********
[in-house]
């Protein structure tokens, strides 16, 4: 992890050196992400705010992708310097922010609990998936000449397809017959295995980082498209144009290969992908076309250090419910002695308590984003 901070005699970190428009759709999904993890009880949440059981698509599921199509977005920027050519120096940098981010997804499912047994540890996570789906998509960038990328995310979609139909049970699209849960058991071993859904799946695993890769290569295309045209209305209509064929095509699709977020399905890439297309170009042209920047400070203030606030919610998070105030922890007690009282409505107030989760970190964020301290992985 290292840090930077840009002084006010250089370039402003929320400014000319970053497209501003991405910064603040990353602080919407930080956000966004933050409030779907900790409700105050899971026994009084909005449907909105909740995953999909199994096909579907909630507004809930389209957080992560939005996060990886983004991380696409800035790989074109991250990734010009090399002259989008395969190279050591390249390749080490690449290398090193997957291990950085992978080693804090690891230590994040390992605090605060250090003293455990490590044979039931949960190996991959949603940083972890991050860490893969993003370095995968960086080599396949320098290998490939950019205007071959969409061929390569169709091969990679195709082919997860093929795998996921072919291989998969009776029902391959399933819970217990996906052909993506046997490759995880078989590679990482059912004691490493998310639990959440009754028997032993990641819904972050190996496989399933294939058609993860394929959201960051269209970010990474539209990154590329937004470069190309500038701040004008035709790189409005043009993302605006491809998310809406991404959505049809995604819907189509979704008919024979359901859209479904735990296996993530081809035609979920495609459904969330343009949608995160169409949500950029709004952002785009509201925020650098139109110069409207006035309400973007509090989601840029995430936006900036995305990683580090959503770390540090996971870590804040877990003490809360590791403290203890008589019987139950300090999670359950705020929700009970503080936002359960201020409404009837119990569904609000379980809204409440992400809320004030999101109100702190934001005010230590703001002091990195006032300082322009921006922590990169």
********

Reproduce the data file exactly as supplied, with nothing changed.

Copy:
[in-house]
């Protein structure tokens, strides 16, 4: 992890050196992400705010992708310097922010609990998936000449397809017959295995980082498209144009290969992908076309250090419910002695308590984003 901070005699970190428009759709999904993890009880949440059981698509599921199509977005920027050519120096940098981010997804499912047994540890996570789906998509960038990328995310979609139909049970699209849960058991071993859904799946695993890769290569295309045209209305209509064929095509699709977020399905890439297309170009042209920047400070203030606030919610998070105030922890007690009282409505107030989760970190964020301290992985 290292840090930077840009002084006010250089370039402003929320400014000319970053497209501003991405910064603040990353602080919407930080956000966004933050409030779907900790409700105050899971026994009084909005449907909105909740995953999909199994096909579907909630507004809930389209957080992560939005996060990886983004991380696409800035790989074109991250990734010009090399002259989008395969190279050591390249390749080490690449290398090193997957291990950085992978080693804090690891230590994040390992605090605060250090003293455990490590044979039931949960190996991959949603940083972890991050860490893969993003370095995968960086080599396949320098290998490939950019205007071959969409061929390569169709091969990679195709082919997860093929795998996921072919291989998969009776029902391959399933819970217990996906052909993506046997490759995880078989590679990482059912004691490493998310639990959440009754028997032993990641819904972050190996496989399933294939058609993860394929959201960051269209970010990474539209990154590329937004470069190309500038701040004008035709790189409005043009993302605006491809998310809406991404959505049809995604819907189509979704008919024979359901859209479904735990296996993530081809035609979920495609459904969330343009949608995160169409949500950029709004952002785009509201925020650098139109110069409207006035309400973007509090989601840029995430936006900036995305990683580090959503770390540090996971870590804040877990003490809360590791403290203890008589019987139950300090999670359950705020929700009970503080936002359960201020409404009837119990569904609000379980809204409440992400809320004030999101109100702190934001005010230590703001002091990195006032300082322009921006922590990169």